Format

Send to

Choose Destination
Clin Neurophysiol. 2008 Sep;119(9):1985-91. doi: 10.1016/j.clinph.2008.04.299. Epub 2008 Jul 11.

Origin of frontal lobe spikes in the early onset benign occipital lobe epilepsy (Panayiotopoulos syndrome).

Author information

1
Department of Neurophysiology, Hospital JĂșlio de Matos, Av(a) do Brasil nr 53, 1749-002 Lisbon, Portugal. a.leal@aleeg.com

Abstract

OBJECTIVE:

Early onset benign occipital lobe epilepsy (Panayiotopoulos syndrome [PS]) is a common and easily recognizable epilepsy. Interictal EEG spike activity is often multifocal but most frequently localized in the occipital lobes. The origin and clinical significance of the extra-occipital spikes remain poorly understood.

METHODS:

Three patients with the PS and interictal EEG spikes with frontal lobe topography were studied using high-resolution EEG. Independent component analysis (ICA) was used to decompose the spikes in components with distinct temporal dynamics. The components were mapped in the scalp with a spline-laplacian algorithm.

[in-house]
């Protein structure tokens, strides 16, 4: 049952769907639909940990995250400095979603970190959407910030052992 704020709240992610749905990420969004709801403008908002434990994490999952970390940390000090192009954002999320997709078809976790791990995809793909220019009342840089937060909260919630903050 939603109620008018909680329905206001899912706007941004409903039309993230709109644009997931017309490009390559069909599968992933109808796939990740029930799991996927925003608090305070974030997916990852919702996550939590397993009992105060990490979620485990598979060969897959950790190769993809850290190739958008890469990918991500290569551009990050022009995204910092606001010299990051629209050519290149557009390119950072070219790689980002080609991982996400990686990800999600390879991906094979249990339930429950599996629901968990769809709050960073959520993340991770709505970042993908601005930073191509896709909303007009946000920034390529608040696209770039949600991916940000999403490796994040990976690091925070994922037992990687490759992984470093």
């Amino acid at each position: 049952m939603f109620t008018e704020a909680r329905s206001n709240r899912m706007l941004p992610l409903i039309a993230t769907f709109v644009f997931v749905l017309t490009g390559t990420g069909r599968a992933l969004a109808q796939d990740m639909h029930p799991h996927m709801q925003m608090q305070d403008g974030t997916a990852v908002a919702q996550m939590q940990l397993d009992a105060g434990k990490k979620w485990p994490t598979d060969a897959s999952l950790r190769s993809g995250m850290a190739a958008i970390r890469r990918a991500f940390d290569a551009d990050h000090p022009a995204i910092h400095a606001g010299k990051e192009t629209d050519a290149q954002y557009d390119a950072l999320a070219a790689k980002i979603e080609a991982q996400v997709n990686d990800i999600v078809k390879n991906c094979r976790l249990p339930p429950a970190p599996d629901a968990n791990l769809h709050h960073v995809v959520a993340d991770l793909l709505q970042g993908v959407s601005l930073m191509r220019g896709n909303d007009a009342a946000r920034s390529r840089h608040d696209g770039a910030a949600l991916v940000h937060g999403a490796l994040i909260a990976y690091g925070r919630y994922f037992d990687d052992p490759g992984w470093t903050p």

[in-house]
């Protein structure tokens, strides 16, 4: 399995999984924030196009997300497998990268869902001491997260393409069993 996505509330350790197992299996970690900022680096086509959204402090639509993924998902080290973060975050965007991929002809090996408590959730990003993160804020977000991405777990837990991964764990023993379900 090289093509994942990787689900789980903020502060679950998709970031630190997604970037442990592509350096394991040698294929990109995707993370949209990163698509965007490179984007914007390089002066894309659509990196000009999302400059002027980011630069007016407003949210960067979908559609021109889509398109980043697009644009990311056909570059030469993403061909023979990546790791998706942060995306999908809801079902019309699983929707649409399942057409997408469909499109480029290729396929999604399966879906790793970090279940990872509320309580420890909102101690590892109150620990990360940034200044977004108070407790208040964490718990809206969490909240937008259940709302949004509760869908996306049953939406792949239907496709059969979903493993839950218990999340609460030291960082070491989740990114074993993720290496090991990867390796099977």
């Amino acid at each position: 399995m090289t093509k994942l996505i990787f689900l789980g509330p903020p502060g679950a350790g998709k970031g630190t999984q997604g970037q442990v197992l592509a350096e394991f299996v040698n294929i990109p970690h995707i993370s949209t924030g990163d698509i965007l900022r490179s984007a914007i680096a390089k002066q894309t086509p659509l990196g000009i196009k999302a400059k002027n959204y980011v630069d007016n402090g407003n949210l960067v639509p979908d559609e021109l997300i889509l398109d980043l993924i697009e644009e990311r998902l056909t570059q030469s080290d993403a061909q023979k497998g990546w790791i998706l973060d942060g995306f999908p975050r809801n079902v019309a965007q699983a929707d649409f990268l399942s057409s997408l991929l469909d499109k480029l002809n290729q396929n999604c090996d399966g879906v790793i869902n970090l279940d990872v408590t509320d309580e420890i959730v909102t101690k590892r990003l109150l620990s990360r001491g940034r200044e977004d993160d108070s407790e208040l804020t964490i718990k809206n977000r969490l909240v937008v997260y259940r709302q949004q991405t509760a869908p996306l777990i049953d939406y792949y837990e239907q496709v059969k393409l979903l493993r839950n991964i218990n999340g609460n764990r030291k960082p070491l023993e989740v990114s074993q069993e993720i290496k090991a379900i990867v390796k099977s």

RESULTS:

The change in scalp potential topography from spike onset to peak, suggests the contribution of several intracranial generators, with different kinetics of activation and significant overlap. ICA was able to separate the major contributors to frontal spikes and consistently revealed an early activating group of components over the occipital areas in all the patients. The local origin of these early potentials was established by the spline-laplacian montage.

CONCLUSIONS:

Frontal spikes in PS are consistently associated with early and unilateral occipital lobe activation, suggesting a postero-anterior spike propagation.

SIGNIFICANCE:

Frontal spikes in the PS represent a secondary activation triggered by occipital interictal discharges and do not represent an independent focus.

PMID:
18620904
DOI:
10.1016/j.clinph.2008.04.299
[Indexed for MEDLINE]

Supplemental Content

Full text links

Icon for Elsevier Science
Loading ...
Support Center